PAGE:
Here and here, people attempt to answer the question: what are the chances that John McCain will die in the next four or eight years?
A quick look at mortality tables says roughly 15% in four years, 30% in eight years, which are roughly ten times the corresponding figures for Obama --- although it gets more complicated than that pretty quickly. Obama smoked for a while, McCain had cancer. Obama's parents died relatively young, which seems bad for him-- but his father from an automobile accident and his mother from ovarian cancer, which Obama himself is obviously not at risk for. McCain's mother, on the other hand, is still alive at 96. The presidency is a very stressful job -- but it comes with great health care! (I don't actually know what sort of health care the president has, but somehow I don't see doctors turning away the president for inability to pay.) And so on.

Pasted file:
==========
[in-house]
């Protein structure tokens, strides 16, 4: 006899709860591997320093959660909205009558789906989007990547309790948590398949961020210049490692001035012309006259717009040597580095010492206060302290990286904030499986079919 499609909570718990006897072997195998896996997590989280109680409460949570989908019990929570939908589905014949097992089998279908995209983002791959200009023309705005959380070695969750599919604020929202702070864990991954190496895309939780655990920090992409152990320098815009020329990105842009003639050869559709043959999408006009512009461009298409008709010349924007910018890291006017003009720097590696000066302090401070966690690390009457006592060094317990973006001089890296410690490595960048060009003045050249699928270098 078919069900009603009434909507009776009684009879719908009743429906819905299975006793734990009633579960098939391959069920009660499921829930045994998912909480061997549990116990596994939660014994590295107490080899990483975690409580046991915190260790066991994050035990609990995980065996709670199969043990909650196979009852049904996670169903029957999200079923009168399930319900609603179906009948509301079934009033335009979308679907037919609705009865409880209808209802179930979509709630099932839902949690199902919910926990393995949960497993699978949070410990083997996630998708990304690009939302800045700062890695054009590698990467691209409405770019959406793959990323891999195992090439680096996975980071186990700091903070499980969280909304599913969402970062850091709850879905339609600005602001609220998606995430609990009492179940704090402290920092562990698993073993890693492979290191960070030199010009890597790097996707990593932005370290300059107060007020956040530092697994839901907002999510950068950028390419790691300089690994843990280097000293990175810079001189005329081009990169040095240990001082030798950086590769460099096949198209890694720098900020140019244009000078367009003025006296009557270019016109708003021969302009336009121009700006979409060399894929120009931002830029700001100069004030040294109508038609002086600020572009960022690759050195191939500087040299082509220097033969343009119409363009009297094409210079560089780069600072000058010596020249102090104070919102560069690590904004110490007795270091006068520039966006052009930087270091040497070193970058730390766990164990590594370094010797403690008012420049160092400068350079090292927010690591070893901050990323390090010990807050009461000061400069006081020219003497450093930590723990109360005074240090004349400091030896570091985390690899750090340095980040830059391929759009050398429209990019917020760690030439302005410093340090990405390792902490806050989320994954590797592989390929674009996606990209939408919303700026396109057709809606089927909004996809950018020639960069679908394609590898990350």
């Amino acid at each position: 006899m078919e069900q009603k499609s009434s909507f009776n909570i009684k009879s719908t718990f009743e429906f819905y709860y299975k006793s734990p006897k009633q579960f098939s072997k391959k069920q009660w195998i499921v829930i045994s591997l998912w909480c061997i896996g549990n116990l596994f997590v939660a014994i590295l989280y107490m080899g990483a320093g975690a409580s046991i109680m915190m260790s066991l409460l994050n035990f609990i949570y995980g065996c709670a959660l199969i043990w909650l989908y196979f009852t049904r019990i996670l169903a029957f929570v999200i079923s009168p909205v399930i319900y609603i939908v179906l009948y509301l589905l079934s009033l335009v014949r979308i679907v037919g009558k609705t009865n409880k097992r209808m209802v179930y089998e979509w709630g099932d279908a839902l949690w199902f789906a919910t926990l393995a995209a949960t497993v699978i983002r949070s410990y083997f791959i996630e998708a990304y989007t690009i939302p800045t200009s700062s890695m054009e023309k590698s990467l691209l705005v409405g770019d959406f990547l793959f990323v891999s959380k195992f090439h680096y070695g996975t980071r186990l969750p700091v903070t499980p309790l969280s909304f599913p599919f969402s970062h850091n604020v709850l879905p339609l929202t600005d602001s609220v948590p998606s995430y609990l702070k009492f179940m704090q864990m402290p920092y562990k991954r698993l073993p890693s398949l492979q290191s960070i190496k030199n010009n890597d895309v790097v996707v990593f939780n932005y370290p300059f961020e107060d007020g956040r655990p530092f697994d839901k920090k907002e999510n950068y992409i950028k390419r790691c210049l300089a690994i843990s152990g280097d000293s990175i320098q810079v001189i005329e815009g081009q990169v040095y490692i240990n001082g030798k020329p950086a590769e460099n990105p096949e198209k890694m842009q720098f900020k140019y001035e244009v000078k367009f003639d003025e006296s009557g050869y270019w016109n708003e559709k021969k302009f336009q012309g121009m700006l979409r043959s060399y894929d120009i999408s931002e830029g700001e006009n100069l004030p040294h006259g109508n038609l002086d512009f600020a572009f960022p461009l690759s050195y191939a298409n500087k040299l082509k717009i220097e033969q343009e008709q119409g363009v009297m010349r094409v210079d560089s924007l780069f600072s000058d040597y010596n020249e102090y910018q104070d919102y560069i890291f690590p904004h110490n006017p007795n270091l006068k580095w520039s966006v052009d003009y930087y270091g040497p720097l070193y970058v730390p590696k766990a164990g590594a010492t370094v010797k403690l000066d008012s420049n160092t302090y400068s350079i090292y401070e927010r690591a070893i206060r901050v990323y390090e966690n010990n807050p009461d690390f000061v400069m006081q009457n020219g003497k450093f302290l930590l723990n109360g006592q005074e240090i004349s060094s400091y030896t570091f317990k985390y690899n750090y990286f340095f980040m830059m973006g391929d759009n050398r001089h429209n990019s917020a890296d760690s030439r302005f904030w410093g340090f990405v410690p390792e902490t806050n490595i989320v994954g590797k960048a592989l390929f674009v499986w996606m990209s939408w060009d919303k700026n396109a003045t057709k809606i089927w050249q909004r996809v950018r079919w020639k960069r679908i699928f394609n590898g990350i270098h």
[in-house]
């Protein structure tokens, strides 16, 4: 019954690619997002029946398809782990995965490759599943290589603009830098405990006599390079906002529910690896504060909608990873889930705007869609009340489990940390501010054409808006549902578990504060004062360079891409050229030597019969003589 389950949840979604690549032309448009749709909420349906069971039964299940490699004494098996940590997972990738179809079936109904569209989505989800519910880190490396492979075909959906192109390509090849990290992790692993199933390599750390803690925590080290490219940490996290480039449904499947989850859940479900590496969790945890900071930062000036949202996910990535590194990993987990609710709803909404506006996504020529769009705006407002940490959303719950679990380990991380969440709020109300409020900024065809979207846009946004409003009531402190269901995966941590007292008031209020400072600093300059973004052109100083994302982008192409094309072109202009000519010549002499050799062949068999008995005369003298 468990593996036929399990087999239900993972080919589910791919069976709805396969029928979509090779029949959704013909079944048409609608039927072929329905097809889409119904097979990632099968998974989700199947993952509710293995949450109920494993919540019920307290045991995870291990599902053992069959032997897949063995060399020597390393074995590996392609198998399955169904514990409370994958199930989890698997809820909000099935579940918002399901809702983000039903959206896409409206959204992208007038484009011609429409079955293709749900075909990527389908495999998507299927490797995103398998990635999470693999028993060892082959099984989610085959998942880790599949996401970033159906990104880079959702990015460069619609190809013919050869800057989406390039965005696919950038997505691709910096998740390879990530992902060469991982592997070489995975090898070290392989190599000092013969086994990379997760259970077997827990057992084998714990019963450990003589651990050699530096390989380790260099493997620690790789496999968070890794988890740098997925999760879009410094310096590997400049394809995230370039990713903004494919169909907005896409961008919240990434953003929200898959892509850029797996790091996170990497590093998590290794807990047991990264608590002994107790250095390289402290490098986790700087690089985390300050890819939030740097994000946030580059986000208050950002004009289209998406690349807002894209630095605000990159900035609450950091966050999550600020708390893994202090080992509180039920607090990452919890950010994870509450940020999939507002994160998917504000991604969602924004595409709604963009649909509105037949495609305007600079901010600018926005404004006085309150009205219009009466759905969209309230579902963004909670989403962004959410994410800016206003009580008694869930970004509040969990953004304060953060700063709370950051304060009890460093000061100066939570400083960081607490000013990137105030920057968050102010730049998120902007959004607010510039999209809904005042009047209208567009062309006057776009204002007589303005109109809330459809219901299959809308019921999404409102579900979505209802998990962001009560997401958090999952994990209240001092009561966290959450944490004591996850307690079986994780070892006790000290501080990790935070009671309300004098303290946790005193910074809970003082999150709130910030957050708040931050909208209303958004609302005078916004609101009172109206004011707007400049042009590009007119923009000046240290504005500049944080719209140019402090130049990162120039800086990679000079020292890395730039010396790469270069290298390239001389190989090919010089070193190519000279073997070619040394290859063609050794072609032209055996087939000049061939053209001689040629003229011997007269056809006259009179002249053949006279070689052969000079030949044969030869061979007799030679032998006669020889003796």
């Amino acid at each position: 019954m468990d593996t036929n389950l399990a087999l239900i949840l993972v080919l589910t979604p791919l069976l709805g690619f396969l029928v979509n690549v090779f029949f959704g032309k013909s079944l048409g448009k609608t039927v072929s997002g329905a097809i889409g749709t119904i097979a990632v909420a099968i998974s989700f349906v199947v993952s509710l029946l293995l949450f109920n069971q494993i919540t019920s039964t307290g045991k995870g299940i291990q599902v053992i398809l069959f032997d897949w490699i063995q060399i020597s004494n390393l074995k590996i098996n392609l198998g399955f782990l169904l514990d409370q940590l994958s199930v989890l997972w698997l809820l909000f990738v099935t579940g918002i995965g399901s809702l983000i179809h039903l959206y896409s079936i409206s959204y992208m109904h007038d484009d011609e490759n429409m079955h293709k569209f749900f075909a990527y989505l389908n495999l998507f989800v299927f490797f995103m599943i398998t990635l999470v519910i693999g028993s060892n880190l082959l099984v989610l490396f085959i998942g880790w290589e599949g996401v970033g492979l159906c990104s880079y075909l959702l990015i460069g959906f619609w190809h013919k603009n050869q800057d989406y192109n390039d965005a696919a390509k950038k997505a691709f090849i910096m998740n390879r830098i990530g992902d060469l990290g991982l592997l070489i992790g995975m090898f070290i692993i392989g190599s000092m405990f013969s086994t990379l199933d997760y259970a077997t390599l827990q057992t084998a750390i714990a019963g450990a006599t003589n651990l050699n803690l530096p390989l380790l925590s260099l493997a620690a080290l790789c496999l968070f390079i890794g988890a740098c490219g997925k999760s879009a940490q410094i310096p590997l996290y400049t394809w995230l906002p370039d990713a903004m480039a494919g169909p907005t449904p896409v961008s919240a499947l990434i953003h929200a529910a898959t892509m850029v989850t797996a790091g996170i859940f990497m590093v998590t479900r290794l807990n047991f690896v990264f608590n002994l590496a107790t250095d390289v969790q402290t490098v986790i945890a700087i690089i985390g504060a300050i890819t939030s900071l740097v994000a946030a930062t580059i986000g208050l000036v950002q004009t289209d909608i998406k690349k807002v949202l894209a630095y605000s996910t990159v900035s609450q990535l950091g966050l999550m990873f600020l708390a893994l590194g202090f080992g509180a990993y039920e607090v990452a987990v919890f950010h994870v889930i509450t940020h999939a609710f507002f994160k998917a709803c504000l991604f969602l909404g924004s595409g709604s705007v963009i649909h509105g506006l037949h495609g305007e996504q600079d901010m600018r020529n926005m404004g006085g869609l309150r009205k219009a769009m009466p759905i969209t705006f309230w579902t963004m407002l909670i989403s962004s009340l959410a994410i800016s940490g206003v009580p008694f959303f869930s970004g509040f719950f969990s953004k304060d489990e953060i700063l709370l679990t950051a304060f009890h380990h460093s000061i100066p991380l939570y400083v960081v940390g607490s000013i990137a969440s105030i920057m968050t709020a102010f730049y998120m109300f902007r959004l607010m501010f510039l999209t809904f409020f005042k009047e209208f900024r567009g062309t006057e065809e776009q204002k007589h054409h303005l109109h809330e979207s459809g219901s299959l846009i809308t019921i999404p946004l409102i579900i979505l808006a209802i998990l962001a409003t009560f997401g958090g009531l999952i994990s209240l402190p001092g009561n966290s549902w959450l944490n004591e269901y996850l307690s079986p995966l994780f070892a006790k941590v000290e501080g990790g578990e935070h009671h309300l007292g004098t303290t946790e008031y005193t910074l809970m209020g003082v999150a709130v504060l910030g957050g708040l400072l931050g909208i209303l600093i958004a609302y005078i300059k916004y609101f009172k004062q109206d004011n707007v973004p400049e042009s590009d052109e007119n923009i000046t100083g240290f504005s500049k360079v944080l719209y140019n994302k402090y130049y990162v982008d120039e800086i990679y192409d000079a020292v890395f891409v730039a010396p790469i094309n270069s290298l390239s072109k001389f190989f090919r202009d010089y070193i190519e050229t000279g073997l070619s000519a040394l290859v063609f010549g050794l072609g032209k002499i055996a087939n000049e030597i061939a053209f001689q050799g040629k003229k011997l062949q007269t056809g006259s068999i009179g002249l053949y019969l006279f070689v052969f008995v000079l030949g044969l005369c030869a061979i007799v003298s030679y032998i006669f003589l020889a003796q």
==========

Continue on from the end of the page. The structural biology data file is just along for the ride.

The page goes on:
And if we're talking about the probability that a president will survive his term, we also have to think about assassination. Four out of 44 US presidents have been assassinated; what are the probabilities that either of the nominees would be assassinated? I don't even know how one would begin to assess that.
Finally, as meep points out in the first post linked above, "The central limit theorem doesn't kick in at one person". We don't get to elect a president, branch off a large number parallel worlds, and see in what proportion of those worlds he survives four or eight years. (Unless you subscribe to the many-worlds interpretation, that is.) We get one shot.
(Well, we Americans get one shot. My statistics have historically shown that about half my readers are reading from outside the US.)